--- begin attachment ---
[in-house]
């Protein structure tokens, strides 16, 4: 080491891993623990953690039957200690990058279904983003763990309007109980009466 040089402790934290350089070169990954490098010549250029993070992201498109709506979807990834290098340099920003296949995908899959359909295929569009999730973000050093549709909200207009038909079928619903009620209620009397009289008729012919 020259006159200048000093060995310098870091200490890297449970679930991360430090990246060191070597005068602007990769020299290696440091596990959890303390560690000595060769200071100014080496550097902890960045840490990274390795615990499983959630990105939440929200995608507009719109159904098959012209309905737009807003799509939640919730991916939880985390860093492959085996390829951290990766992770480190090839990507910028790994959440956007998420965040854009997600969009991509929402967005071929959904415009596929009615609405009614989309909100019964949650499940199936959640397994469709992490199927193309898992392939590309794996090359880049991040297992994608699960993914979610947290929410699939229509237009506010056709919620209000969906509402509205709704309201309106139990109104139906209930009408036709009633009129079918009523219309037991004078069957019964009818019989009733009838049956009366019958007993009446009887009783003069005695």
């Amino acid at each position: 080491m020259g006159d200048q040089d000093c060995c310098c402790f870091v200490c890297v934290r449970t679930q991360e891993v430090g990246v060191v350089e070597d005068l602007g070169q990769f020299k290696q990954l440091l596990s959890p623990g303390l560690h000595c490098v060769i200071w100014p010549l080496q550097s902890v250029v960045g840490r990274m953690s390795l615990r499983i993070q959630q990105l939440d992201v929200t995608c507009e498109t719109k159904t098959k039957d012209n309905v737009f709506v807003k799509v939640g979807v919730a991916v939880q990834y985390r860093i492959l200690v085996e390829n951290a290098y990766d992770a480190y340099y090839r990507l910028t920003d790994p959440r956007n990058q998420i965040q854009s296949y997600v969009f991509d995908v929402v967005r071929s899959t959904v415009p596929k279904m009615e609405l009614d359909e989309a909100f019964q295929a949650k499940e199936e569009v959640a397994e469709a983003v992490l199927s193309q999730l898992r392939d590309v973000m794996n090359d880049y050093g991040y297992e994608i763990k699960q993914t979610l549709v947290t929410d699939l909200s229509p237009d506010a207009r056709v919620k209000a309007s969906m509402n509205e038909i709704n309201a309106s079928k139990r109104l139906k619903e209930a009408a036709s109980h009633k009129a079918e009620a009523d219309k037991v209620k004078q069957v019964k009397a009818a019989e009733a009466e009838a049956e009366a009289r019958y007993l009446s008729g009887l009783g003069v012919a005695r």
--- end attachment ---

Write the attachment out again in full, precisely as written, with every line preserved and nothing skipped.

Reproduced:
[in-house]
């Protein structure tokens, strides 16, 4: 080491891993623990953690039957200690990058279904983003763990309007109980009466 040089402790934290350089070169990954490098010549250029993070992201498109709506979807990834290098340099920003296949995908899959359909295929569009999730973000050093549709909200207009038909079928619903009620209620009397009289008729012919 020259006159200048000093060995310098870091200490890297449970679930991360430090990246060191070597005068602007990769020299290696440091596990959890303390560690000595060769200071100014080496550097902890960045840490990274390795615990499983959630990105939440929200995608507009719109159904098959012209309905737009807003799509939640919730991916939880985390860093492959085996390829951290990766992770480190090839990507910028790994959440956007998420965040854009997600969009991509929402967005071929959904415009596929009615609405009614989309909100019964949650499940199936959640397994469709992490199927193309898992392939590309794996090359880049991040297992994608699960993914979610947290929410699939229509237009506010056709919620209000969906509402509205709704309201309106139990109104139906209930009408036709009633009129079918009523219309037991004078069957019964009818019989009733009838049956009366019958007993009446009887009783003069005695």
């Amino acid at each position: 080491m020259g006159d200048q040089d000093c060995c310098c402790f870091v200490c890297v934290r449970t679930q991360e891993v430090g990246v060191v350089e070597d005068l602007g070169q990769f020299k290696q990954l440091l596990s959890p623990g303390l560690h000595c490098v060769i200071w100014p010549l080496q550097s902890v250029v960045g840490r990274m953690s390795l615990r499983i993070q959630q990105l939440d992201v929200t995608c507009e498109t719109k159904t098959k039957d012209n309905v737009f709506v807003k799509v939640g979807v919730a991916v939880q990834y985390r860093i492959l200690v085996e390829n951290a290098y990766d992770a480190y340099y090839r990507l910028t920003d790994p959440r956007n990058q998420i965040q854009s296949y997600v969009f991509d995908v929402v967005r071929s899959t959904v415009p596929k279904m009615e609405l009614d359909e989309a909100f019964q295929a949650k499940e199936e569009v959640a397994e469709a983003v992490l199927s193309q999730l898992r392939d590309v973000m794996n090359d880049y050093g991040y297992e994608i763990k699960q993914t979610l549709v947290t929410d699939l909200s229509p237009d506010a207009r056709v919620k209000a309007s969906m509402n509205e038909i709704n309201a309106s079928k139990r109104l139906k619903e209930a009408a036709s109980h009633k009129a079918e009620a009523d219309k037991v209620k004078q069957v019964k009397a009818a019989e009733a009466e009838a049956e009366a009289r019958y007993l009446s008729g009887l009783g003069v012919a005695r």